December 12, 2017

Linnet (Carduelis cannabina)

Not your classic bird pose this one, but I’ve always been interested in capturing pictures of birds at this stage of flight. Whether the slow power of larger birds as they beat the air into submission or that fizzing burst of energy which propels the littler ones, for me there’s something magical about freezing the action at the point when they actually defeat gravity.

Linnets used to be popular cage birds, the male having an intricate, and slightly ethereal twittering song, but thankfully that sort of thing doesn’t happen any more. Just as well as this is now listed as an RSPB red list species, breeding numbers having fallen significantly over the past 25 years in this country, as well as being a Species of European Conservation Concern.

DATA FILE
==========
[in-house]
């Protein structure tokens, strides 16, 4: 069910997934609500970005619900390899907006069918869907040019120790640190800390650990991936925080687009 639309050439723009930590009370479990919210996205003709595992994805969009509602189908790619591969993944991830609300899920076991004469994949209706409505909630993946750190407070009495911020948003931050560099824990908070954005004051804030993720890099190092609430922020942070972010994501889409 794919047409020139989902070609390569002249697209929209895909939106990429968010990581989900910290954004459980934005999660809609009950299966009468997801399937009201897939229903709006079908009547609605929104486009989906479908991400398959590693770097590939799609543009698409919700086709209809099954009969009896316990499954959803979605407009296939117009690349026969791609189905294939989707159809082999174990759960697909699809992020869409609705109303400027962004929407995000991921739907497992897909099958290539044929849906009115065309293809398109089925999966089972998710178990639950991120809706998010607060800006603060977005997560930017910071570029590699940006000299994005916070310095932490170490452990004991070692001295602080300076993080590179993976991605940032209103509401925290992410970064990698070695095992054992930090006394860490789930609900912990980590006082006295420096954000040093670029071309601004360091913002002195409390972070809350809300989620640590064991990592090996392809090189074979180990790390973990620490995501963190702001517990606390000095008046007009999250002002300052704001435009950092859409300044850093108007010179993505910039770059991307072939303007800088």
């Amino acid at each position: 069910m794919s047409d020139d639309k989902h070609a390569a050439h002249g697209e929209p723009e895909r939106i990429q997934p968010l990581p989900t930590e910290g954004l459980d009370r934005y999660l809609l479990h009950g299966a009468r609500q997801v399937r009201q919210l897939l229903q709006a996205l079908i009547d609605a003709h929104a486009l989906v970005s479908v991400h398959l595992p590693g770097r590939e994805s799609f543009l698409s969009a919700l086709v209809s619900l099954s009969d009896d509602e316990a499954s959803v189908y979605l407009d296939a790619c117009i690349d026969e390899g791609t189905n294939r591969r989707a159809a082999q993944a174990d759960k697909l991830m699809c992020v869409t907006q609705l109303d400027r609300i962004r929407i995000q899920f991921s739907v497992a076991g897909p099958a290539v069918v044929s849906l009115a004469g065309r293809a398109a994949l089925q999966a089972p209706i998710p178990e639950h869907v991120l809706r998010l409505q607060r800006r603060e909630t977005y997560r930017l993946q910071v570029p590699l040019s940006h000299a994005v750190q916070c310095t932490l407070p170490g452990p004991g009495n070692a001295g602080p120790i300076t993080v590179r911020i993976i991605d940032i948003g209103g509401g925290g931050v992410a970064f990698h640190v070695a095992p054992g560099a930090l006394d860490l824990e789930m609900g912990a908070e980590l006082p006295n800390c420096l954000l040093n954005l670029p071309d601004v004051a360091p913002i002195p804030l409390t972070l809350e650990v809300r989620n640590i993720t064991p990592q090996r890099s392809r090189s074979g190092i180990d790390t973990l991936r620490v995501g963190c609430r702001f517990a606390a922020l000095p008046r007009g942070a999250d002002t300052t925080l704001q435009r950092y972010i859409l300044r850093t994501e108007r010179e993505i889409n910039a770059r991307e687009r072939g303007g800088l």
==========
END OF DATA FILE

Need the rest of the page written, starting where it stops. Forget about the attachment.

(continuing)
Again its changes in farming practices which have so dramatically affected a bird which exploited non intensive arable practices. The increased use of herbicides and monocultural approaches to grassland ‘improvement’ have eliminated a lot of the seed rich native plants or ‘weeds’ as they’re often called. The widespread use of another monoculture, the increasingly widespread bane of hayfever sufferers, oil seed rape, has been beneficial during the summer, but the lack of stubble fields during the winter months has robbed them of habitat and food, when they need them most.

Just in case you’re not convinced about the ID of the blurry blob in the first picture, here’s the one I took fractionally before.

Nice, but not quite so much fun in my opinion.